Freylinia vlokii is a shrub bearing beautiful tubular mauve flowers and is an ideal plant for dry fynbos gardens.
Freylinia vlokii is an erect evergreen shrub that grows to a height of 3 m. It has small egg-shaped to lanceolate leaves covered with short hairs (pubescent) with straight margins, in contrast to the distinctly crisped and hairless (glabrous) leaves of Freylinia crispa. The corolla tube is mauve and glabrous at the throat and is slightly curved. A unique feature of this species is that the flower stalks (pedicels) and calyx lobes are covered in short hairs. This beautiful shrub flowers from mid-winter to spring (July-August).
Freylinia vlokii is listed as Least Concern, which means not threatened according to the Western Cape Red Data List, April 2006.
The genus Freylinia consists of eight other species, namely F.tropica , F.crispa, F.undulata, F.longiflora, F. helmei, F. visseri, F. lanceolata and F. densiflora.
Distribution and habitat
Freylinia vlokii occurs on the lower southern slopes of the Rooiberg, in the region of Ladismith, in succulent karoo on the farm Assegaaibos. Plants of this species are scattered on steep south-facing screes in acidic soil. F. densiflora Benth., F.lanceolata L.f. and F. undulata are the only other species found in the Little Karoo region. This region receives 200-300 mm rain per year which falls during both winter and summer.
Derivation of name
The genus Freylinia was named after Count L. Freylino who owned a well known garden in Italy in the 19th century. Freylinia vlokii is named after Mr Jan Vlok of the Cape Department of Nature Conservation who collected this plant on the Rooiberg together with Mr Mike Viviers.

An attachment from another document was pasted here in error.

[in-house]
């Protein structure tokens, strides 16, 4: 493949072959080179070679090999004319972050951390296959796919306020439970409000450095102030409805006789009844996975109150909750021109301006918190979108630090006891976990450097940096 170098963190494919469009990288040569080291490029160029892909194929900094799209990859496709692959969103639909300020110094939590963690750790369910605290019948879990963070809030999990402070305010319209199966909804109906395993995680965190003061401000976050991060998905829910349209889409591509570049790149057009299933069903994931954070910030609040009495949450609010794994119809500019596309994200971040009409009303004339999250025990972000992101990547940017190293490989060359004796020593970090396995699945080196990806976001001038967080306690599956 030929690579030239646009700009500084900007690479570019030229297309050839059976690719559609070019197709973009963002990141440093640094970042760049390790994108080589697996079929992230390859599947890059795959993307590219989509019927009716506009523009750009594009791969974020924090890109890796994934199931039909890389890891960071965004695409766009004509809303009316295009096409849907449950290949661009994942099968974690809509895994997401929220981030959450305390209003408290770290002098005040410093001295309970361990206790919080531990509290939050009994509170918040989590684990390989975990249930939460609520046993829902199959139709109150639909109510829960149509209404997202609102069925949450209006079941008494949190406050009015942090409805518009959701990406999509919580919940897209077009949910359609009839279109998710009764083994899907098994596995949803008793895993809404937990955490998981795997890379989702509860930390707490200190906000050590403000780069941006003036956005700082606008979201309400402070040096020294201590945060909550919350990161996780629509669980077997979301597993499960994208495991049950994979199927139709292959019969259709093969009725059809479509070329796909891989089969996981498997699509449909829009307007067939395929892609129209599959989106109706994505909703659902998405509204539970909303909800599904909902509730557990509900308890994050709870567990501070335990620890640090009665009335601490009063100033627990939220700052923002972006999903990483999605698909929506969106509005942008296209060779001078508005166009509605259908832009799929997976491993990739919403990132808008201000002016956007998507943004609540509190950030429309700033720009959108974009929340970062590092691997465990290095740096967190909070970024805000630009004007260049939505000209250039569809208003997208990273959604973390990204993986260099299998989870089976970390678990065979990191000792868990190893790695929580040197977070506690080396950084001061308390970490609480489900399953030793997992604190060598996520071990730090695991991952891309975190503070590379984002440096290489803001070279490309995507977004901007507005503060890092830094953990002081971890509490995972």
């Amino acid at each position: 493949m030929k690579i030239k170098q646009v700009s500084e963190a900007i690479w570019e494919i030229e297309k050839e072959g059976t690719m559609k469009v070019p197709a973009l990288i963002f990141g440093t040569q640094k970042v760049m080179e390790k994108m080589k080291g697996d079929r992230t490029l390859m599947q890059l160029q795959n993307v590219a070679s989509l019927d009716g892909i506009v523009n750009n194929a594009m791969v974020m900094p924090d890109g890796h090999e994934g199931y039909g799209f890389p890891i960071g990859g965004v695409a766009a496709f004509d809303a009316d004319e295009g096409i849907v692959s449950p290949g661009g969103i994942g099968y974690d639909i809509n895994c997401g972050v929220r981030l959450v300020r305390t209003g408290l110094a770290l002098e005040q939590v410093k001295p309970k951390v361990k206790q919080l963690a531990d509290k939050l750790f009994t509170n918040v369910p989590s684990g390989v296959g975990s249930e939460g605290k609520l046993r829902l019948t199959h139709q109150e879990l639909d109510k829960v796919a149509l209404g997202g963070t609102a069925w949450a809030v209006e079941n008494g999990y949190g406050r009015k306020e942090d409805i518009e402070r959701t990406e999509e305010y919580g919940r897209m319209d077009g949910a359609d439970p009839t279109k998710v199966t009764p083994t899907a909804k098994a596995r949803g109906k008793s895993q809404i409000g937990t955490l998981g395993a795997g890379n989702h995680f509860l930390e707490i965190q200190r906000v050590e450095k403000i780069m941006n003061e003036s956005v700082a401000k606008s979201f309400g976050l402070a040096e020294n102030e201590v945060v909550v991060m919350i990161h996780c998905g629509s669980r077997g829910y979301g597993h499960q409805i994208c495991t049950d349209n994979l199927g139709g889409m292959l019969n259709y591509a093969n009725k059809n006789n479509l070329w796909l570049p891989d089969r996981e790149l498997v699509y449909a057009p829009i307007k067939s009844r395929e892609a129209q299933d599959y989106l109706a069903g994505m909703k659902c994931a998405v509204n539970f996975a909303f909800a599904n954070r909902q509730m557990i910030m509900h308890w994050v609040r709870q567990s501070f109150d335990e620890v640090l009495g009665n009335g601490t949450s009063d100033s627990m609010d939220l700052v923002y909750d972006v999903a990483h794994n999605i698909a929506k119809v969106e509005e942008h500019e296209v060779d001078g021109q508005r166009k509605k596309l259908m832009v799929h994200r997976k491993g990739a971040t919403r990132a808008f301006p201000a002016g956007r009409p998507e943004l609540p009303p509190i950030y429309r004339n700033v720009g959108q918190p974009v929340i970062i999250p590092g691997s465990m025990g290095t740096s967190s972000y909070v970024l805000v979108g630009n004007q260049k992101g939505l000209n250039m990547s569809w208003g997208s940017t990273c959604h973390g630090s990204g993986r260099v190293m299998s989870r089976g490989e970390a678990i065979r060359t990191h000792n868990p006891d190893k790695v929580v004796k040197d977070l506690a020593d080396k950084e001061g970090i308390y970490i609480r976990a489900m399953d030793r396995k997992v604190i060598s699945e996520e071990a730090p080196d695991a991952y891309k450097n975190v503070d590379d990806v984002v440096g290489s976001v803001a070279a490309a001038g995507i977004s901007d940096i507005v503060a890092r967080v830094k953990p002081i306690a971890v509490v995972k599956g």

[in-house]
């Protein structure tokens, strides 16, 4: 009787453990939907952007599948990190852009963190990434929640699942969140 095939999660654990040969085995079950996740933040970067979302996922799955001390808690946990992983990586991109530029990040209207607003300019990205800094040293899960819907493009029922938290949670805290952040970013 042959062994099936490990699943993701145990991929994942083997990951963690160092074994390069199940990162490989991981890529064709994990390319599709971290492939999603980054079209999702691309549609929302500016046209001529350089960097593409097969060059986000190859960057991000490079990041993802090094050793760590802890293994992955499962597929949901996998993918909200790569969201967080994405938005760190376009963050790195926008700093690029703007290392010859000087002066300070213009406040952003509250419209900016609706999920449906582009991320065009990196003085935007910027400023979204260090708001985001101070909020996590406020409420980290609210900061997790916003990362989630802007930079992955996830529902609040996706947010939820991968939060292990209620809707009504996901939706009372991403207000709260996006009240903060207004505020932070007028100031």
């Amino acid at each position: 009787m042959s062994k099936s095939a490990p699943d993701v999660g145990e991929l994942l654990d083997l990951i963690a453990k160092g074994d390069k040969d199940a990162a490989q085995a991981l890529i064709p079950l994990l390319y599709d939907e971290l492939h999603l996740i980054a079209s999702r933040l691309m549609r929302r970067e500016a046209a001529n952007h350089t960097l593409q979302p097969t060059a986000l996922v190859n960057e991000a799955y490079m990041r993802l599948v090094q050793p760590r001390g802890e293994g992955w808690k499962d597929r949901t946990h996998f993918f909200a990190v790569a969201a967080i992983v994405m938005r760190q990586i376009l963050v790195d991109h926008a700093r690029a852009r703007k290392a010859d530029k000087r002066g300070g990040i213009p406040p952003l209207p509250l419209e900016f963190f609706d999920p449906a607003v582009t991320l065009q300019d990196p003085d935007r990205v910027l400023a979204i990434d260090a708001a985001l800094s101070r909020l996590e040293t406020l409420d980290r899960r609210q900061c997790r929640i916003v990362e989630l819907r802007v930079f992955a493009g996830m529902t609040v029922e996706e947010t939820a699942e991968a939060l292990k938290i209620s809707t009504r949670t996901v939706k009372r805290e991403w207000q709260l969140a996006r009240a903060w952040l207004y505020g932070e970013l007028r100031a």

Freylinia vlokii, along with F.crispa, F. helmei and F. visseri, is pollinated by sunbirds. All the other species of the genus have shorter flowers with shorter tubes and are mainly insect-pollinated.
Growing Freylinia vlokii
Like all the other species of the genus, Freylinia vlokii can be grown from cuttings. This is, however, not as easy as with some of the other species. Semi-mature tip or heel cuttings can be taken in spring or early summer. It is best to make use of a rooting hormone to stimulate rooting which should take place within three to four weeks. Whenever the cuttings are rooted they should be placed in a dry area where they can be hardened off for two weeks. The cuttings should then be potted into a well drained soil mixture. As in the case of Freylinia helmei propagation from seed has not been tried yet.
Freylinia vlokii is an excellent water-wise garden plant. Because of its dry natural habitat it should be planted in a sunny dry part of a garden, in a well drained soil. It is essential that these plants dry out completely after irrigation before water is applied again. Plant combinations should therefore be carefully planted according to water requirements. Because of its growth height, this Freylinia should be planted near the back of a garden in full sun with smaller shrubs and ground covers in front of it. This species is a resprouter after fires and can also be pruned according to need.
Freylinia vlokii is also a good container plant and will respond well to regular feeding.
Hope everyone enjoys growing Freylinia vlokii. Till next time!!
- Van Jaarsveld, E & Thomas, V. 1995. Freylinia vlokii, Flowering Plants of Africa 54: 84-87, pl. 2117, National Botanical Institute, Pretoria.